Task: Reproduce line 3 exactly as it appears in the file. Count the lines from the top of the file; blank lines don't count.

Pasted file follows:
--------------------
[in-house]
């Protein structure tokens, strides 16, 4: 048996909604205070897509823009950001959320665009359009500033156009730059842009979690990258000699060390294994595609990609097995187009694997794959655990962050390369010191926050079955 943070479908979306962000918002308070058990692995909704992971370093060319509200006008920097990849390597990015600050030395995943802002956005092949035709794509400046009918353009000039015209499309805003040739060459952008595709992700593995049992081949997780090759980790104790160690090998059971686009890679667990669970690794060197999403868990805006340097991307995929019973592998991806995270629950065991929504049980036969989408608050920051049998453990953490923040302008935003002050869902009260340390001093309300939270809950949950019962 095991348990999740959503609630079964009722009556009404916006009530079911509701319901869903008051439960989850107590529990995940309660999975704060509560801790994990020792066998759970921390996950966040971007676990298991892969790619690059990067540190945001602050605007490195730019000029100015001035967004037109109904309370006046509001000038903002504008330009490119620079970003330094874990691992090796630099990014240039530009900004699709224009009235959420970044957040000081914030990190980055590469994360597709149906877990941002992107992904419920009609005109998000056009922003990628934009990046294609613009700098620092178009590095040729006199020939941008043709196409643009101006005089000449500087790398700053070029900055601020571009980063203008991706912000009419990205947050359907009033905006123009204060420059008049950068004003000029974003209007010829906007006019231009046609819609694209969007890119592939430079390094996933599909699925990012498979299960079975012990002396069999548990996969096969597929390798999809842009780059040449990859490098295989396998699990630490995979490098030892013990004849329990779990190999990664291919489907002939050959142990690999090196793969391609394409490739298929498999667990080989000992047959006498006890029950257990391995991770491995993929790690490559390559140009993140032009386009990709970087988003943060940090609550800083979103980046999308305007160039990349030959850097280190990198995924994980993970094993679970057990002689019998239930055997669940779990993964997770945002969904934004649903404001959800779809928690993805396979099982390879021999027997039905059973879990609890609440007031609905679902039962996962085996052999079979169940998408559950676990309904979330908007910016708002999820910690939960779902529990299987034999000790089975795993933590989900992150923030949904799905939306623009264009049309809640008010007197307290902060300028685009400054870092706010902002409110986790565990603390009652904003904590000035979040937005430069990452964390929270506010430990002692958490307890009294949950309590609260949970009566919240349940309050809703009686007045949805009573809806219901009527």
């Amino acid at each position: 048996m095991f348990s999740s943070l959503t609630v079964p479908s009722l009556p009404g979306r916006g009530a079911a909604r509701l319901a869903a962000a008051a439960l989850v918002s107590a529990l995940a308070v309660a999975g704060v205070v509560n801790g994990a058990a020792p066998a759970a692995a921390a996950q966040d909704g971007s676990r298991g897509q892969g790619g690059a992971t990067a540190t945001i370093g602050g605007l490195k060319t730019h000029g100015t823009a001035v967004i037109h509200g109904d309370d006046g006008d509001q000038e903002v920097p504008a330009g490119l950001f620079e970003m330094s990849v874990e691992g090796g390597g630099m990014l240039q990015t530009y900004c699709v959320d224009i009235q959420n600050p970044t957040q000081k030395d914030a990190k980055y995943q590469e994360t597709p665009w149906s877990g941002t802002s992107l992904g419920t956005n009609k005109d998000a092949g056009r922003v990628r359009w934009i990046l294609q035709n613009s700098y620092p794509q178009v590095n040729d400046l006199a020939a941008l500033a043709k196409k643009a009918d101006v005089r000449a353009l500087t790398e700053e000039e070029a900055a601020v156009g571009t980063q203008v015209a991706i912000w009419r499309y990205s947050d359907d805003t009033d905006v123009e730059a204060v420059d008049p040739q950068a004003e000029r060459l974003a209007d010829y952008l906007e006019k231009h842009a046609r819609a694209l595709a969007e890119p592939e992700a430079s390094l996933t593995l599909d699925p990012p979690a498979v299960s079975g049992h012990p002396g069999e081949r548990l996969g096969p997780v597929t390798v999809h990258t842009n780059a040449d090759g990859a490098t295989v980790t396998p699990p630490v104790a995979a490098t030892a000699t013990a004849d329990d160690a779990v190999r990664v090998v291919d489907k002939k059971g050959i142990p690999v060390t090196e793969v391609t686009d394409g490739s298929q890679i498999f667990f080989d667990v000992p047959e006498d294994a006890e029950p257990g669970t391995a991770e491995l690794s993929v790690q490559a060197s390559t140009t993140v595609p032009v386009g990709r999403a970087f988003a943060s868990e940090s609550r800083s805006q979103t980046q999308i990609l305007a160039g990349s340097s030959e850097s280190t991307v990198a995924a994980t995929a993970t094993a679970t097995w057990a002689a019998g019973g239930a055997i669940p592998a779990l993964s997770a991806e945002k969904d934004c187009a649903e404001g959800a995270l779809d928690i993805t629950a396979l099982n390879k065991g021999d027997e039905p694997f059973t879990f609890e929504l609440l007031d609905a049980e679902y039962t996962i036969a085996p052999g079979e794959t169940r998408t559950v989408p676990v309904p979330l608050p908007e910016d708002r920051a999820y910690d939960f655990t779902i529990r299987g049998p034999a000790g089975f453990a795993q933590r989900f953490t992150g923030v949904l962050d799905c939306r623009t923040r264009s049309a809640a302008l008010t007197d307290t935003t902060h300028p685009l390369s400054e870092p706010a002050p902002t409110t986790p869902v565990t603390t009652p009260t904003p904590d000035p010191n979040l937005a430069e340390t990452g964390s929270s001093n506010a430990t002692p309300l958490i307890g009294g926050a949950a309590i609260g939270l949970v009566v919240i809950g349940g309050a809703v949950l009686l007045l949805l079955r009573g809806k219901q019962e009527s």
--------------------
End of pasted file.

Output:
């Amino acid at each position: 048996m095991f348990s999740s943070l959503t609630v079964p479908s009722l009556p009404g979306r916006g009530a079911a909604r509701l319901a869903a962000a008051a439960l989850v918002s107590a529990l995940a308070v309660a999975g704060v205070v509560n801790g994990a058990a020792p066998a759970a692995a921390a996950q966040d909704g971007s676990r298991g897509q892969g790619g690059a992971t990067a540190t945001i370093g602050g605007l490195k060319t730019h000029g100015t823009a001035v967004i037109h509200g109904d309370d006046g006008d509001q000038e903002v920097p504008a330009g490119l950001f620079e970003m330094s990849v874990e691992g090796g390597g630099m990014l240039q990015t530009y900004c699709v959320d224009i009235q959420n600050p970044t957040q000081k030395d914030a990190k980055y995943q590469e994360t597709p665009w149906s877990g941002t802002s992107l992904g419920t956005n009609k005109d998000a092949g056009r922003v990628r359009w934009i990046l294609q035709n613009s700098y620092p794509q178009v590095n040729d400046l006199a020939a941008l500033a043709k196409k643009a009918d101006v005089r000449a353009l500087t790398e700053e000039e070029a900055a601020v156009g571009t980063q203008v015209a991706i912000w009419r499309y990205s947050d359907d805003t009033d905006v123009e730059a204060v420059d008049p040739q950068a004003e000029r060459l974003a209007d010829y952008l906007e006019k231009h842009a046609r819609a694209l595709a969007e890119p592939e992700a430079s390094l996933t593995l599909d699925p990012p979690a498979v299960s079975g049992h012990p002396g069999e081949r548990l996969g096969p997780v597929t390798v999809h990258t842009n780059a040449d090759g990859a490098t295989v980790t396998p699990p630490v104790a995979a490098t030892a000699t013990a004849d329990d160690a779990v190999r990664v090998v291919d489907k002939k059971g050959i142990p690999v060390t090196e793969v391609t686009d394409g490739s298929q890679i498999f667990f080989d667990v000992p047959e006498d294994a006890e029950p257990g669970t391995a991770e491995l690794s993929v790690q490559a060197s390559t140009t993140v595609p032009v386009g990709r999403a970087f988003a943060s868990e940090s609550r800083s805006q979103t980046q999308i990609l305007a160039g990349s340097s030959e850097s280190t991307v990198a995924a994980t995929a993970t094993a679970t097995w057990a002689a019998g019973g239930a055997i669940p592998a779990l993964s997770a991806e945002k969904d934004c187009a649903e404001g959800a995270l779809d928690i993805t629950a396979l099982n390879k065991g021999d027997e039905p694997f059973t879990f609890e929504l609440l007031d609905a049980e679902y039962t996962i036969a085996p052999g079979e794959t169940r998408t559950v989408p676990v309904p979330l608050p908007e910016d708002r920051a999820y910690d939960f655990t779902i529990r299987g049998p034999a000790g089975f453990a795993q933590r989900f953490t992150g923030v949904l962050d799905c939306r623009t923040r264009s049309a809640a302008l008010t007197d307290t935003t902060h300028p685009l390369s400054e870092p706010a002050p902002t409110t986790p869902v565990t603390t009652p009260t904003p904590d000035p010191n979040l937005a430069e340390t990452g964390s929270s001093n506010a430990t002692p309300l958490i307890g009294g926050a949950a309590i609260g939270l949970v009566v919240i809950g349940g309050a809703v949950l009686l007045l949805l079955r009573g809806k219901q019962e009527s």